Books · Films

The good, the bad and the downright pointless.

It’s a sad fact that changes are made to a book before being deemed acceptable for the big screen. Every adaptation has its time in the mangling machine. We’ve all had that favourite book-turned-film, sometimes it’s not up to scratch, sometimes it is. But it’s always been changed. A little. A lot. Despite liking the film, those changes stay with us.

I want to talk about these changes, The Maze Runner edition.

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I am soft on future dystopia (and YA) and loved James Dashner’s novels. Eager to see how it had survived the perilous trip from page to screen I took dragged The Boy to see The Maze Runner and it started me thinking about changes that novels undergo to become films.  For anyone unsure, The Maze Runner (hereafter TMR for ease) is the first installment of a YA post-apocalyptic sci-fi trilogy (plus prequels?).

I want to address some alterations to TMR while they’re fresh, as examples of the types of changes that are made. These seem mostly common to all adaptations. The good, the bad, and the what were you thinking, that bit’s important (Looking at you, HP6), that occurs.

There will be spoilers. There will be details about plots of film and book (and the other books). Also if you have neither read nnor seen TMR, this will probably make no sense.

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The change to simplify a plot (AKA “The Dumb It Down” Change.)

The main reason book-to-film changes are made is – I assume – to make it smoother and simpler for the ultimately shorter cinematic experience. With a mysterious, multifaceted story like TMR it’s presumably difficult, deciding what stays and goes. It’s all about confusion and problem solving through clues. It’s understandably impossible to recreate each relevant plot point or conversation. But which clues to keep? Which go? How many? A small issue with this film is that much of the clue-y “aha!” stuff is left by the wayside – the code to get out of the maze is reduced to section numbers in a specific order, rather than words spelled out in the nightly changes of the maze, or the simplification of the Gladers not having been given anti-griever serum until Teresa arrives, meaning one less facet to their community to explain to Thomas (and the audience) – the problem being it is almost in danger of being too simple, that the audience is all I don’t understand how that took them two years to solve. The answer is it didn’t. There was more.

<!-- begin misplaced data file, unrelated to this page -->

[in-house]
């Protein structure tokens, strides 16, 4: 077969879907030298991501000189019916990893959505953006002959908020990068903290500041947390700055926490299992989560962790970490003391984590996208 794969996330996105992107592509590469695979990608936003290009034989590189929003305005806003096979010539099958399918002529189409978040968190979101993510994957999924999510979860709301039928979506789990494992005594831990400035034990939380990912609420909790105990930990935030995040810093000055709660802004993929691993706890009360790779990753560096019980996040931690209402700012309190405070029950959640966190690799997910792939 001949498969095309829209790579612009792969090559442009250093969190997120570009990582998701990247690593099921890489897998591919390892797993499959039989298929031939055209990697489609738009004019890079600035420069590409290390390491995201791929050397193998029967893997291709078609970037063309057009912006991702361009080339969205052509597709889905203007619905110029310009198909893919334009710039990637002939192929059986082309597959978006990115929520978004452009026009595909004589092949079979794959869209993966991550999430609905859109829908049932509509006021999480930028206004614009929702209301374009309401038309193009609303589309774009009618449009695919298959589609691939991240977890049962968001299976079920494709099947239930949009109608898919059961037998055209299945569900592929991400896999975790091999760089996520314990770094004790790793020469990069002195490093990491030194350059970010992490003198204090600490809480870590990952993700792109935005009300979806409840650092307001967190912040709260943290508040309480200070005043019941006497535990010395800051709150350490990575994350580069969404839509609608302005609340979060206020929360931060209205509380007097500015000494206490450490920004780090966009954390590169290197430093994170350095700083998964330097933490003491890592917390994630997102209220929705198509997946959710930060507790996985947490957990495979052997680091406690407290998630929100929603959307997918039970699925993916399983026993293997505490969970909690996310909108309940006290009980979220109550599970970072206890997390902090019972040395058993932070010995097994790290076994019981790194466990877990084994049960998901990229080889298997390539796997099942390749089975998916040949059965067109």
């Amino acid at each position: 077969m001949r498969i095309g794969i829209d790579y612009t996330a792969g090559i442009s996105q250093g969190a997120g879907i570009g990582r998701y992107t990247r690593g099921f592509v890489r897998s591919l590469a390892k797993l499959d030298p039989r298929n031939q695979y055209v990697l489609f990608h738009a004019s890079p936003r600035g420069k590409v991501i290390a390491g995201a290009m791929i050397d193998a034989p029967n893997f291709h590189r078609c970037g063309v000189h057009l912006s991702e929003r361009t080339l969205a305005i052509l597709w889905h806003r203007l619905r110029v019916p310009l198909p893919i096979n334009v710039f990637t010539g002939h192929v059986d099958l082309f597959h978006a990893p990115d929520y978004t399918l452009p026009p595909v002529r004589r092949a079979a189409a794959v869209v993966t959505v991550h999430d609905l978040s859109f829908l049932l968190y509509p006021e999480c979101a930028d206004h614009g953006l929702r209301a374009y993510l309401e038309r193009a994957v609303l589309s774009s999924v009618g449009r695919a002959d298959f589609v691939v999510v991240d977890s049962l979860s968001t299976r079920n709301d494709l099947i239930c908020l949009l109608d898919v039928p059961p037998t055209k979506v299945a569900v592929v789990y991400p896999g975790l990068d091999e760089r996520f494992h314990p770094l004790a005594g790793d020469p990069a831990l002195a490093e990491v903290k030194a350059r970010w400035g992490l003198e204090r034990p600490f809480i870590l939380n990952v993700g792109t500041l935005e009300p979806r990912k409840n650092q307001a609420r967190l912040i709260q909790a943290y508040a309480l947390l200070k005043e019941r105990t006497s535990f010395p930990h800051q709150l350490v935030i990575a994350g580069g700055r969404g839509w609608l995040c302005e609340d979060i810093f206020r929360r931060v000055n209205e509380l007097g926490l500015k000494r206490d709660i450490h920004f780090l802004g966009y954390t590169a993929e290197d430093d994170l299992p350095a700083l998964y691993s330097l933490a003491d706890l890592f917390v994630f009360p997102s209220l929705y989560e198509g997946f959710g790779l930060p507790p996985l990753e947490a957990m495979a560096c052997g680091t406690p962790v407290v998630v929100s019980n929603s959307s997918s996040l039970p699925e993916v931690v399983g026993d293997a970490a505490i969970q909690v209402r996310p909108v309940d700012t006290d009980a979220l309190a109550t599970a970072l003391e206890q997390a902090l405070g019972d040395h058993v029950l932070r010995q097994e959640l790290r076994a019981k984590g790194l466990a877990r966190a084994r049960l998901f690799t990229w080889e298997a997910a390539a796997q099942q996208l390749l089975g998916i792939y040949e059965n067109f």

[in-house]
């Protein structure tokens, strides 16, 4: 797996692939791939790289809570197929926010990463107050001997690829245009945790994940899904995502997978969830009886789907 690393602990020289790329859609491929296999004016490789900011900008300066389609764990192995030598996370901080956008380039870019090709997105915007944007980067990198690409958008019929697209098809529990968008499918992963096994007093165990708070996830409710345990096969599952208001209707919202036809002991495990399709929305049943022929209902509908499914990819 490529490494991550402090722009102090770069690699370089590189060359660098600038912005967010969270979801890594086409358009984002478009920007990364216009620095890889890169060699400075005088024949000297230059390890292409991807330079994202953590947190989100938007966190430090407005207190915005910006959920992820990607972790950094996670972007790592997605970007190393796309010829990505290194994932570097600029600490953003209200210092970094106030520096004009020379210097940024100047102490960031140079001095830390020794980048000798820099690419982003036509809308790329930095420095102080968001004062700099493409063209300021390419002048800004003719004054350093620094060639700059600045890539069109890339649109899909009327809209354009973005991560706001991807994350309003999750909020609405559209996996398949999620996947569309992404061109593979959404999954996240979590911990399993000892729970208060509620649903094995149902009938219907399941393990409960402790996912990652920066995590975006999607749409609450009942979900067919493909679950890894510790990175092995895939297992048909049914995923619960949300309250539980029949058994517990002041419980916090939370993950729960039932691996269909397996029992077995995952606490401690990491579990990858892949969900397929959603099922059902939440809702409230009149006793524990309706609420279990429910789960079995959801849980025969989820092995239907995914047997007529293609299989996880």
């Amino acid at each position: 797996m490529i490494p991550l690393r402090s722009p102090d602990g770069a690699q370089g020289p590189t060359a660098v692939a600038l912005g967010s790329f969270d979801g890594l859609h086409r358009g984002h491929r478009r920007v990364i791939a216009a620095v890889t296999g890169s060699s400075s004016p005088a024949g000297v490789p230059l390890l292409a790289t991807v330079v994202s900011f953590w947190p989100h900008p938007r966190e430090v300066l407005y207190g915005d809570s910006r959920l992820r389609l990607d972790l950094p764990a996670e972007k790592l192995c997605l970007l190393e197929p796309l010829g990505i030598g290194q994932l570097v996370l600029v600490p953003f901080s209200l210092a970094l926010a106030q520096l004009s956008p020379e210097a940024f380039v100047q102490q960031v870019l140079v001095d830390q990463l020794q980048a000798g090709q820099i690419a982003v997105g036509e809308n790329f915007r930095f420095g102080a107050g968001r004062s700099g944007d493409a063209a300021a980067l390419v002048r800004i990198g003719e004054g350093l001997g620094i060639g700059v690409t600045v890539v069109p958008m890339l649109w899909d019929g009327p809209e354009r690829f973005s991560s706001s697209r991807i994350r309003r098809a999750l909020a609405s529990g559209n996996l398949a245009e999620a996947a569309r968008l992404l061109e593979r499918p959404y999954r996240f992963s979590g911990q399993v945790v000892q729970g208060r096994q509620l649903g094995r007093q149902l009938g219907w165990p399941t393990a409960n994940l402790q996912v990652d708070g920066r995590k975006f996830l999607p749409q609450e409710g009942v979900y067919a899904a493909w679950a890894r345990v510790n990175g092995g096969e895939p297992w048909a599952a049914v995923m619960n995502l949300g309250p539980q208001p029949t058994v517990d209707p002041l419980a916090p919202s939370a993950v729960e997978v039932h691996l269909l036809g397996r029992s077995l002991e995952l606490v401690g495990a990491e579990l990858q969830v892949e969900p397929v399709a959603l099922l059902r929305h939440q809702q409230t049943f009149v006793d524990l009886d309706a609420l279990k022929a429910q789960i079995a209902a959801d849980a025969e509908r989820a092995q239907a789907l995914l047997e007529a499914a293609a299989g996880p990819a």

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The Change that doesn’t change anything. (AKA The “I Guess That Plot Point Wasn’t Relevant at All” Change.)

Telepathy is scrapped. For film-only viewers, Thomas and Teresa are telepathic. On her awakening from her (considerably longer) coma their telepathy connects them emotionally, with them communicating a great deal via their minds.
Telepathy is hard to portray, I understand why it was binned. In an interview, the director – Wes Ball – said (paraphrasing) it would be Thomas and Teresa staring at each other with echoing voice-overs; ultimately a slow interjection in an otherwise fast-paced dramatic tone. While the cut should impact the film more, ultimately their telepathy is pretty unimportant to the longer plot. It’s a device used mainly to build and emphasise a close bond during the first book (which I always found odd, watch me emphasise these kids speaking mentally. How unusual and clearly important, now I’ll never properly make use of it again). While their film-relationship is marginally lost, the film does it’s best to connect them in the time it has. It’s often the character relationships that lose out in film development due to lack of time or skill to show a blossoming friendship and also keep the action-y plot moving.

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Changes that mess with future plots. (AKA The “I Think You’re Fudging Up Your Sequel” Change.)

Some changes can affect future (already-planned-for, talk-about-confident) sequels. One that raised my eyebrows was the illogical amount of end-game survivors. On watching I saw maybe eight? (They clearly didn’t fancy paying more extras). At the risk of sounding picky, I want to point out that this is twenty book-wise. Without too many spoilers, almost the entirety of the sequel features the Gladers thrown into another long, tortuous trial, spending most of it being horrifically killed to heighten the terror surrounding our heroes – essentially the only ones to survive the ordeal (naturally). If you enter the sequel with the main characters plus (maybe) three redshirts, how will that fit? Is everyone going to magically survive the killer lightning and bloodthirsty cranks? How dull will that be? It’ll surely be written around, but I’m not confident it’ll work.